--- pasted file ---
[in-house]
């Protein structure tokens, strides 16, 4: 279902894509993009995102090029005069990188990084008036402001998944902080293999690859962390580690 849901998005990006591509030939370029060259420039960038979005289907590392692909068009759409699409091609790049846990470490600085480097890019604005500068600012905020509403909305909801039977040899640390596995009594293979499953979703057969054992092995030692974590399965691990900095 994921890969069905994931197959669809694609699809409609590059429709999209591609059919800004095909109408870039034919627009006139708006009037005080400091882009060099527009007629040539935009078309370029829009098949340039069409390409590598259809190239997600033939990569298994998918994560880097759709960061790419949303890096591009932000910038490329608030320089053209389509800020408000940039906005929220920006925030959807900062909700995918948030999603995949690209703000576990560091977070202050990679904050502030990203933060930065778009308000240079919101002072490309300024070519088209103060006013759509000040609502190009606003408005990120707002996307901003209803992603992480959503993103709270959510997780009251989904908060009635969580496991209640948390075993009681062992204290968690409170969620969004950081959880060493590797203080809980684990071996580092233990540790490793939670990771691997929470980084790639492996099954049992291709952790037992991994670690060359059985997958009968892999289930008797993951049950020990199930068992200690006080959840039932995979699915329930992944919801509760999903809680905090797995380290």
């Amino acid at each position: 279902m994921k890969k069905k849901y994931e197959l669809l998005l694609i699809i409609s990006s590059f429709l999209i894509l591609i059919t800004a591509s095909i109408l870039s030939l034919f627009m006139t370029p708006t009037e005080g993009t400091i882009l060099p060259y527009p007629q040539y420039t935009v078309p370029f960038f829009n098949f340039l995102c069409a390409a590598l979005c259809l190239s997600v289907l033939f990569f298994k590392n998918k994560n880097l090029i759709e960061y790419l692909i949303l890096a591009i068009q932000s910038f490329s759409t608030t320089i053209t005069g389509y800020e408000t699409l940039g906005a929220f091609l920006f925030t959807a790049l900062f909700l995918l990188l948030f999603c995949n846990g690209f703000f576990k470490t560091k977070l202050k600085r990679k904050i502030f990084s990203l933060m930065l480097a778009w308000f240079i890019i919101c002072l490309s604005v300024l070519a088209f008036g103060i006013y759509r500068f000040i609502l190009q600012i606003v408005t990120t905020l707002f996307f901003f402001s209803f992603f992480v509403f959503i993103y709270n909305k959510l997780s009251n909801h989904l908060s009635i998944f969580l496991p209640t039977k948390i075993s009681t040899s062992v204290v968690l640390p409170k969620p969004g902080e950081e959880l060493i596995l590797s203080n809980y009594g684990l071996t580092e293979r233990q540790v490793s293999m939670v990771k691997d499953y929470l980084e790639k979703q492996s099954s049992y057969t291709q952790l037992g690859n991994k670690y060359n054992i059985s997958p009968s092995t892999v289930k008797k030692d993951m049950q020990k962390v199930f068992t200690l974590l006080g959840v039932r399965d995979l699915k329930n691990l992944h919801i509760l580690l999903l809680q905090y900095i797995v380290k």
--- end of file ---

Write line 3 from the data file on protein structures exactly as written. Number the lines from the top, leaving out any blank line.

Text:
């Amino acid at each position: 279902m994921k890969k069905k849901y994931e197959l669809l998005l694609i699809i409609s990006s590059f429709l999209i894509l591609i059919t800004a591509s095909i109408l870039s030939l034919f627009m006139t370029p708006t009037e005080g993009t400091i882009l060099p060259y527009p007629q040539y420039t935009v078309p370029f960038f829009n098949f340039l995102c069409a390409a590598l979005c259809l190239s997600v289907l033939f990569f298994k590392n998918k994560n880097l090029i759709e960061y790419l692909i949303l890096a591009i068009q932000s910038f490329s759409t608030t320089i053209t005069g389509y800020e408000t699409l940039g906005a929220f091609l920006f925030t959807a790049l900062f909700l995918l990188l948030f999603c995949n846990g690209f703000f576990k470490t560091k977070l202050k600085r990679k904050i502030f990084s990203l933060m930065l480097a778009w308000f240079i890019i919101c002072l490309s604005v300024l070519a088209f008036g103060i006013y759509r500068f000040i609502l190009q600012i606003v408005t990120t905020l707002f996307f901003f402001s209803f992603f992480v509403f959503i993103y709270n909305k959510l997780s009251n909801h989904l908060s009635i998944f969580l496991p209640t039977k948390i075993s009681t040899s062992v204290v968690l640390p409170k969620p969004g902080e950081e959880l060493i596995l590797s203080n809980y009594g684990l071996t580092e293979r233990q540790v490793s293999m939670v990771k691997d499953y929470l980084e790639k979703q492996s099954s049992y057969t291709q952790l037992g690859n991994k670690y060359n054992i059985s997958p009968s092995t892999v289930k008797k030692d993951m049950q020990k962390v199930f068992t200690l974590l006080g959840v039932r399965d995979l699915k329930n691990l992944h919801i509760l580690l999903l809680q905090y900095i797995v380290k």